The decision including other recent changes in its Appalachian coal operations would mean a total layoff of about 750 workers in Kentucky, Virginia and West Virginia fields.

Arch Coal president and chief executive officer John W. Eaves said this decision was difficult but necessary in order to weather the current downturn and to position the company for long-term success.

"Current market pressures and a challenging regulatory environment have pushed coal consumption in the United States to a 20-year low," said Eaves.

"In response, we had previously streamlined capital spending, idled equipment and reduced shift work. We now are taking further steps to enhance our competitive cost position in Appalachia, while increasingly shifting our portfolio in the region toward higher-margin metallurgical coal operations."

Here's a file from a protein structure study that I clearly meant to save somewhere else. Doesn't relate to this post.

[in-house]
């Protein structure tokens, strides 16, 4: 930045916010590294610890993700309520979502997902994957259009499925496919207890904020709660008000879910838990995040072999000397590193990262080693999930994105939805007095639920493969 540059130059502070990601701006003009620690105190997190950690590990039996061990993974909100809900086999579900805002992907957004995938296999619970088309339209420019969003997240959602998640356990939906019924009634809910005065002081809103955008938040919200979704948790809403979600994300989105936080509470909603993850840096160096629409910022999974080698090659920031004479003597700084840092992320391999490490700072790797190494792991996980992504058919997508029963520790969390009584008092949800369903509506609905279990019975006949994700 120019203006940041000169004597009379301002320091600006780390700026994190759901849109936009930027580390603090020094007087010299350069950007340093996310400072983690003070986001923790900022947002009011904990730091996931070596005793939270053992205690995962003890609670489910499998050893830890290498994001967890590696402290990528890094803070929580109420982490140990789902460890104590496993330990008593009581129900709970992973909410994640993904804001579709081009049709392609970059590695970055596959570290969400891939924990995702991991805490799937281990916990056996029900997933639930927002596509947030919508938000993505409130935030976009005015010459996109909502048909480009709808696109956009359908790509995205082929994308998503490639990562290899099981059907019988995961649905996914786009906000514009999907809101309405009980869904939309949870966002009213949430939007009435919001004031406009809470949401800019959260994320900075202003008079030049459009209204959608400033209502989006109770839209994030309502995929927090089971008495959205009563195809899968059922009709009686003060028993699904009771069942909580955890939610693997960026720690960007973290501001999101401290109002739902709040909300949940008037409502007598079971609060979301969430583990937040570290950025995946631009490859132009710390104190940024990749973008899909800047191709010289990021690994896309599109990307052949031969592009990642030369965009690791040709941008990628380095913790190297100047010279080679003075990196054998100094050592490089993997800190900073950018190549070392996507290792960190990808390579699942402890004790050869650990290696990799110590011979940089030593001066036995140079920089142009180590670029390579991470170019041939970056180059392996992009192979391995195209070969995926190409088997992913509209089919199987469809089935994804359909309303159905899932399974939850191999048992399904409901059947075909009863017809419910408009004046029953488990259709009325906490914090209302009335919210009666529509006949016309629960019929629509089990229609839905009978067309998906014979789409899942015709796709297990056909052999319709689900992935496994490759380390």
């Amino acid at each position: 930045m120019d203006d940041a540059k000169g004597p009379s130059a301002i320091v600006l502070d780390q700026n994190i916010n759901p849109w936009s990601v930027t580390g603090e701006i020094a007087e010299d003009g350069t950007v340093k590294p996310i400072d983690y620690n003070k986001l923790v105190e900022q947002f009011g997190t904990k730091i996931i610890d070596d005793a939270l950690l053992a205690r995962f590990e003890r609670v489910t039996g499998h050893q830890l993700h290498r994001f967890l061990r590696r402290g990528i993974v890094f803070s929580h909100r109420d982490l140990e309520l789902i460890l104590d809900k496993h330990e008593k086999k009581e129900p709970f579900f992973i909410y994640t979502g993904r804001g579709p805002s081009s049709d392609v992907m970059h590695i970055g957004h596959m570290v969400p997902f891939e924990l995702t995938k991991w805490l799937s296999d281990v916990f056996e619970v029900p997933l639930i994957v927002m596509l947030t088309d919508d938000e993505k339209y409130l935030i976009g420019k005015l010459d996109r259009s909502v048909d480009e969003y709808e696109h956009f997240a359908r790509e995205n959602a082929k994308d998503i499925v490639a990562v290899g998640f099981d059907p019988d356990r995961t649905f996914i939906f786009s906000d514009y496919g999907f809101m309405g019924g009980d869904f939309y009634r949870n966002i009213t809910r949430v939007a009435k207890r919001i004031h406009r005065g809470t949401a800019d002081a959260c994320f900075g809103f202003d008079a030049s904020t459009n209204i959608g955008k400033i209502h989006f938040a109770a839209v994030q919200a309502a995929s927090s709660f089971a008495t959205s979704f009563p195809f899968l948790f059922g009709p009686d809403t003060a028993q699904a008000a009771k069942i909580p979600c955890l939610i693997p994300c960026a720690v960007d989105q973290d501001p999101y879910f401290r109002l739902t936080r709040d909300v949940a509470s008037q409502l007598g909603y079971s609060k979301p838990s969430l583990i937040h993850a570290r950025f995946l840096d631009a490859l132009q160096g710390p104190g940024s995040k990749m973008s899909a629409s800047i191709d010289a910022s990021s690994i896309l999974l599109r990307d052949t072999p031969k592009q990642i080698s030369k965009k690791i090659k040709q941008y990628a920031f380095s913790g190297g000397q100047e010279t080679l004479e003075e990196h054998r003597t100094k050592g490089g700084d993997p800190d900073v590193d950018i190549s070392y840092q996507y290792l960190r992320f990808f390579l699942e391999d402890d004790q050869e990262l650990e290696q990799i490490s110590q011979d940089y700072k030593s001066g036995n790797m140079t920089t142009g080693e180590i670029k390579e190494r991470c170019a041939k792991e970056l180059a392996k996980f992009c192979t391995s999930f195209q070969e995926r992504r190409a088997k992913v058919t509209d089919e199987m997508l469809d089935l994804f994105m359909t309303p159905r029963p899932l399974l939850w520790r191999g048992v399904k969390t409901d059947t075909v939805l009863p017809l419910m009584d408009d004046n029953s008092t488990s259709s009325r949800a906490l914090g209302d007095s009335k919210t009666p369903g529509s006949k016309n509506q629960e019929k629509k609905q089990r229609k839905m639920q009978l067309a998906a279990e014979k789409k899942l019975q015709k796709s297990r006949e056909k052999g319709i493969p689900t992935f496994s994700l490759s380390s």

Most of the cuts will be in the East Kentucky, Eastern and Knott County complexes while Arch’s subsidiaries would shut down three higher-cost mining complexes including associated preparation plants and temporarily idle Hazard’s Flint Ridge complex in Breathitt County.

Arch expects average cash cost in Appalachia to remain in the range of $68 per ton to $73 per ton, excluding severance and related costs.

The company said the actions will trim its annual thermal coal production by more than 3 million tons though it expects sales volume between 128 million and 134 million tons for 2012.

Arch also estimates future annual capital expenditure deductions in the range of $30m to $40m due to the idling of operations and redeployment of equipment into other active operations.

The company, which sold 157 million tons of coal in 2011, reported losses only in its Appalachian region in the first quarter of 2012, compared to the other two regions Western and Powder River Basin regions.